Having been at it since 2008, moviegoers can no doubt admit that Marvel knows how to make comic book movies. While there have been complaints about particular movies not living up to previous entries and your typical nerd-rage stuff here and there, every single movie in the Marvel Cinematic Universe has made a lot of money. A LOOOOOOOOOOOOOT of money. They have turned making comic book movies into an art form that the critics aren’t going to be able to ignore for much longer.
How have they been able to accomplish this? By taking their properties, many being relatively unknown, and turning them into live action comic books complete with somewhat of continuity and a form of comic book serialization. Seriously, if you weren’t a comic geek at one time in your life, how many people heard of Iron Man, Hawkeye or Thor before 2008 let alone the Guardians of the Galaxy or Ultron? It was a gamble that paid off in a big way.
Now, with the recent announcement of what is considered Phase 3 of the Marvel Cinematic Universe, fans of the Marvel movies and comic book fans the world over will get to see how Marvel manages to tie everything together from shaking the foundation of the Avengers in “Age of Ultron” to the end-all-be-all two-parter of “Infinity War”. From now until then there will be an astonishing eleven movies that all tie into the Marvel shared cinematic universe. That’s one more movie than Marvel has currently released under the shared movie universe to date.
But with that many movies to be released, topped off with the slate of DC movies as well as the secondary Marvel movies by Fox and Sony, will there be oversaturation of comic book genre movies? Will moviegoers get bored of the same old superhero routine? Do people get bored of the same old love stories/horror movies/crime dramas/artsy indie films? Probably, but those types of movies will always be made. Times change and something that wasn’t relevant for decades comes back and is more popular than ever while some things never really go away and just disappear under the radar for a while only to come back into the limelight with a bang. I don’t know how long the comic book movie trend will last. As with all good things, there comes an end. For comic book movies, I believe things are just getting started and I think that Marvel’s shared movie universe is the prime example of how to do things…one step at a time.
In the beginning Marvel didn’t slap moviegoers in the face with a full on superhero in tights film. They went with the more realistic approach with a modern take on a technology based superhero in Iron Man. It was somewhat more believable that someone with a genius intellect could invent a flying suit of armor than it was to believe that a god from another realm could walk among men with his magical hammer. As the audience became more open to the ideas of web-slinging teenagers, humans with genetic mutations and giant rampaging green monsters, the people behind the MCU started to slowly open the minds of the audience to the more outlandish ideas from the lesser known realms of comic book lore. The cosmic side of things was introduced in the Thor movies and “Guardians of the Galaxy”. The Dr. Strange movie is going to do the same thing by introducing the supernatural and horror elements of the Marvel universe. “Inhumans” is most likely going to be the workaround to having mutants in the MCU and “Black Panther” and “Captain Marvel” will introduce the first black and female leads for Marvel.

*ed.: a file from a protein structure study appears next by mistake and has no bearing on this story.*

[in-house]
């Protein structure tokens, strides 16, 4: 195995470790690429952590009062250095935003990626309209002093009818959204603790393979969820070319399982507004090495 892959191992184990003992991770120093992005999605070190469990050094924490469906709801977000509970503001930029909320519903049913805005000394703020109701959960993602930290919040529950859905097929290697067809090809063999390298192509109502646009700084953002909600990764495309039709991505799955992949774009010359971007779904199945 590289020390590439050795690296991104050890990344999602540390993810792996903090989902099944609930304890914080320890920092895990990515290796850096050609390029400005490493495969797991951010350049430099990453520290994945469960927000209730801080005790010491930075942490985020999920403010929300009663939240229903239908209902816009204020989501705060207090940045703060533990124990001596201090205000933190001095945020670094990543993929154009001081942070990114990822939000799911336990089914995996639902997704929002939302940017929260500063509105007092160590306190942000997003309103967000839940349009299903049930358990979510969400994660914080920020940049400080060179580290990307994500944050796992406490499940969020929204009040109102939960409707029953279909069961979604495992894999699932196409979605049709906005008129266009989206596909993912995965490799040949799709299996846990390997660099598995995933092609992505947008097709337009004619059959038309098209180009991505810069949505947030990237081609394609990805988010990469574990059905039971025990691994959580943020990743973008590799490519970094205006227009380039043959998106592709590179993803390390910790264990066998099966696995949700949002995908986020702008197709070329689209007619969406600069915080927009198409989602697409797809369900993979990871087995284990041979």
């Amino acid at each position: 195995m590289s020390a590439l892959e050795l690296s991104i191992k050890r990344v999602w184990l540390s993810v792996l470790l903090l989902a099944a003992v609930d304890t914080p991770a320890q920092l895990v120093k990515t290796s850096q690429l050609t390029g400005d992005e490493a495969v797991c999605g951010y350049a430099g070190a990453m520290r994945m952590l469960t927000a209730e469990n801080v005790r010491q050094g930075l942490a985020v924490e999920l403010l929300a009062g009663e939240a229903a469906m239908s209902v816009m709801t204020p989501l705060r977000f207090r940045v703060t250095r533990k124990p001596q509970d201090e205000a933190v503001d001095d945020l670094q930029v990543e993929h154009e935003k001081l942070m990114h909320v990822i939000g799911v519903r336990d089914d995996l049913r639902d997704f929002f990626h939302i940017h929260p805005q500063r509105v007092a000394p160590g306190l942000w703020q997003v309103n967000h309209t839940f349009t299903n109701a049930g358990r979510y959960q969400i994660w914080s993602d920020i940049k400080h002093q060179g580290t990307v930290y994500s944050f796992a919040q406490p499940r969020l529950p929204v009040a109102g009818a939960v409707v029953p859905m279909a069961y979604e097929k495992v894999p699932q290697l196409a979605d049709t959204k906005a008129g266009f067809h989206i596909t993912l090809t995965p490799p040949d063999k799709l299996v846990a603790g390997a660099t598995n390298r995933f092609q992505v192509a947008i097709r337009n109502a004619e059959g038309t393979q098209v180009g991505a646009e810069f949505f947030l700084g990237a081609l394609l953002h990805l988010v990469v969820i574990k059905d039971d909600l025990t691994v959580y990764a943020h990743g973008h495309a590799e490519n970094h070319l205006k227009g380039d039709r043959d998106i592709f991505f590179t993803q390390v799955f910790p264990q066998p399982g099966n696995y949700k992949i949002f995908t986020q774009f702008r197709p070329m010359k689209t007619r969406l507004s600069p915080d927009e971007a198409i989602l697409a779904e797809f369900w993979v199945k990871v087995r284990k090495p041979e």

It’s with this variety and diversity in which Marvel will be able to keep things fresh and entertaining for the next decade. Just like the comic books that influenced the movies, you just can’t pigeonhole a comic book movie as just a comic book movie. “Captain America: The Winter Soldier” was an excellent nod to the spy movies/political dramas of the 70s. “Guardians of the Galaxy” was a nod to pop culture of the 70s and 80s while wearing its love of Star Wars and modern science fiction on its sleeve. The Thor movies are our modern versions of the mythology movies of the past century. Movies like “Ant-Man” and “Dr. Strange” are based off of relatively unknown characters, but with the right mood and direction, can open up a whole new corner of the MCU. The same can be said with “Black Panther” and “Captain Marvel” but in a somewhat different light.
What we all know and have come to expect is that all eleven of these upcoming movies will follow some kind of overlying story arc and by the end of Phase 3, there will be a bona fide universe full of hundreds of superheroes, supervillains and supporting characters the likes of which has never before been accomplished in the history of cinema. It’s a magnificent thing to think of, isn’t it? And I didn’t even mention the Netflix exclusive series’ that will introduce Daredevil, Jessica Jones, Luke Cage, Iron Fist and an assortment of supporting characters into the MCU. When it’s all said and done, the possibility of some if not most of these characters making an appearance in the final battle with Thanos and his minions in a battle for the fate of the universe is a childhood dream come true. 2019 couldn’t come soon enough for me!
Check out Part One of this article HERE.